Courts have routinely recognized that witness recantations "must be looked upon with the utmost suspicion." Haouari v. United States, 510 F.3d 350, 353 (2d Cir. 2007) (quoting Ortega v. Duncan, 333 F.3d 102, 107 (2d Cir.2003)). "[S]uspicions are even greater when, as here, the recanting witness is one who was involved in the same criminal scheme and, having received the benefit of his cooperation agreement, now sits in jail with nothing to lose by recanting." Id. (citing Newman v. United States, 238 F.2d 861, 862 (5th Cir.1956)).
Petitioner claims that Pope's recantation testimony is trustworthy, as it is supported by other evidence in the record. First, petitioner attempts to bolster the credibility of Pope's recantation testimony by focusing on the victim's allegedly unreliable testimony. Petitioner claims that Lindsay's testimony- that petitioner shot him while he faced petitioner directly- is inconsistent with Lindsay's injuries and the fact that the bullet shattered the driver-side window. Had petitioner fired the gun, petitioner asserts, the bullet would not have entered through Lindsay's right cheek and exited through his left. Petitioner further argues that had he fired the gun, the bullet would have shattered the front windshield, rather than driver-side window. (Pet'r Affirm. 8.) Petitioner also notes that Lindsay testified that he told EMS and hospital workers that he was shot by his "friend," and that Lindsay knew Pope and not petitioner before the shooting. (Id. at 8-9.)
Next, petitioner claims that Pope's recantation is trustworthy because Officer Sholl's trial testimony was impeached by earlier testimony the officer offered during petitioner's Wade hearing. (Id. at 9.) At trial, Officer Sholl testified that Lindsay identified petitioner as his assailant when he was at the hospital. (Id.) In contrast, Officer Sholl testified at the Wade hearing that Lindsay stated at the hospital that he did not know who shot him. (Id.) Petitioner next argues that Lindsay was shown "an unduly suggestive photo array" from which to identify his assailant. (Id.) The photo array consisted of two photos, one of petitioner and one of Pope. (Id.) Finally, petitioner claims that the police officers did not check the gun or car for fingerprints, nor did they evaluate petitioner or Pope for evidence establishing who fired the gun; Petitioner asserts that Pope's recantation established that Pope had a motive to assault Lindsay- retribution for the sexual advances made in the past by Lindsay - and that the recantation explained why Lindsay testified that he never saw petitioner with the gun - because it was concealed in Pope's sleeve. (Id. at 10.)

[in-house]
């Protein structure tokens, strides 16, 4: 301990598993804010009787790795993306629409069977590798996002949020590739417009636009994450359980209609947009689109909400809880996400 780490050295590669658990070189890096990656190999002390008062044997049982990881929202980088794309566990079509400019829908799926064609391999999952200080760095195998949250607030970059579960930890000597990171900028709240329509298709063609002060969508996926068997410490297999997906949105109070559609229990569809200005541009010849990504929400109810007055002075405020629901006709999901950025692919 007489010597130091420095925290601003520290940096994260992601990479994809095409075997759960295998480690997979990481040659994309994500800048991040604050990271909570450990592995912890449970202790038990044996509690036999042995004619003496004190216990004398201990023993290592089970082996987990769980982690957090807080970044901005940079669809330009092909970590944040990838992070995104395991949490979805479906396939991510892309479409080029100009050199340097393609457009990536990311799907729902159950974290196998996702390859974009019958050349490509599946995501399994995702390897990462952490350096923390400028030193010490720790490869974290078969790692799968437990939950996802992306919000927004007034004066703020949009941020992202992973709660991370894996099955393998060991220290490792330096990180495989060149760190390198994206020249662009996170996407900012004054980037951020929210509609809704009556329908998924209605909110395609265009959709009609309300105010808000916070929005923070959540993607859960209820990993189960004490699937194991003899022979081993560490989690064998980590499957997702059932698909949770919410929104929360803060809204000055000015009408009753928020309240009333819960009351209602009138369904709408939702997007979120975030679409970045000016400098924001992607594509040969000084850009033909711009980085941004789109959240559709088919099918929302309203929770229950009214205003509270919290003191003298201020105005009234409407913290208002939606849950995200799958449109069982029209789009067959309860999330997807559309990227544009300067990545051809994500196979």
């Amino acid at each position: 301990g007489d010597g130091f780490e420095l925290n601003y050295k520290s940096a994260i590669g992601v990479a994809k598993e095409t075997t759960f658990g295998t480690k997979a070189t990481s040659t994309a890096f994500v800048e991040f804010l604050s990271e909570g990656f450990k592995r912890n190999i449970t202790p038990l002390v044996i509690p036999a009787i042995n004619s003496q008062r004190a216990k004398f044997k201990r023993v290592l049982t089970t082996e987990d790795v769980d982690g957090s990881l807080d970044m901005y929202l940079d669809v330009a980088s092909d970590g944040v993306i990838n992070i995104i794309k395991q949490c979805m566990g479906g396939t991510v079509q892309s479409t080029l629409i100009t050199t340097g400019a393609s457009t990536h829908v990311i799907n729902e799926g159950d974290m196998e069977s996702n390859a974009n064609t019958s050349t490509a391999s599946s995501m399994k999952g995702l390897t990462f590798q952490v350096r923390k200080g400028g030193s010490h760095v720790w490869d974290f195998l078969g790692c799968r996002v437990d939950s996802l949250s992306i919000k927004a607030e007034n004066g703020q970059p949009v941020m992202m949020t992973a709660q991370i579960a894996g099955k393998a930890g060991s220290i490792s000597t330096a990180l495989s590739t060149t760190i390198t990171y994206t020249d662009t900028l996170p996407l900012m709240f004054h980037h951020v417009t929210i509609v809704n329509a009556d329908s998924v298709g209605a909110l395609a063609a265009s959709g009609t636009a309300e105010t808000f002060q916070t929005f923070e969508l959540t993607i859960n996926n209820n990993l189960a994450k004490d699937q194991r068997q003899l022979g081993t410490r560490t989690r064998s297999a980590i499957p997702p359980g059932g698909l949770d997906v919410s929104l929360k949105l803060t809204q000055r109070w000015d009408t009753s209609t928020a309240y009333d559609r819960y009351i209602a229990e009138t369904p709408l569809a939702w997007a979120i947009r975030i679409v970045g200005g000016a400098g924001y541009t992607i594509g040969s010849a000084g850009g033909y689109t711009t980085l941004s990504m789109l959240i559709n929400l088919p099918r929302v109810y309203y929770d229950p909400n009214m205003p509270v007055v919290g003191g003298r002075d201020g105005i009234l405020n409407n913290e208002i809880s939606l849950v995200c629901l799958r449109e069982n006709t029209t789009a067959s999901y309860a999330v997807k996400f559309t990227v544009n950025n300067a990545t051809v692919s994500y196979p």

Alternatively, respondent argues that petitioner relies on weak, non-scientific evidence, which the hearing court rejected, and which does not meet the standard of reliability for new evidence demanded by Schlup. (Resp't Br. 11.) As the hearing court found, and respondent claims, Pope's affidavit and recantation testimony is facially incredible and riddled with inconsistencies. (Id. at 12-14.) For example, Pope claimed in his affidavit that both he and petitioner disassembled the gun after the shooting, but during the hearing Pope admitted to lying in his affidavit and that it was he alone who disassembled the gun. (Id. at 14-15.) Further, respondent claims, and the hearing court found, that Pope could not credibly explain petitioner's presence in the car. (Id. at 15.) Inviting petitioner to join Pope in Lindsay's car served only to create a witness to Pope's crime, which simply makes no sense. (Id. at 15-17.) In addition to the weakness of Pope's recantation, respondent also notes that petitioner fled the crime scene and argues that this implies that petitioner was the shooter. (Id. at 17-18.)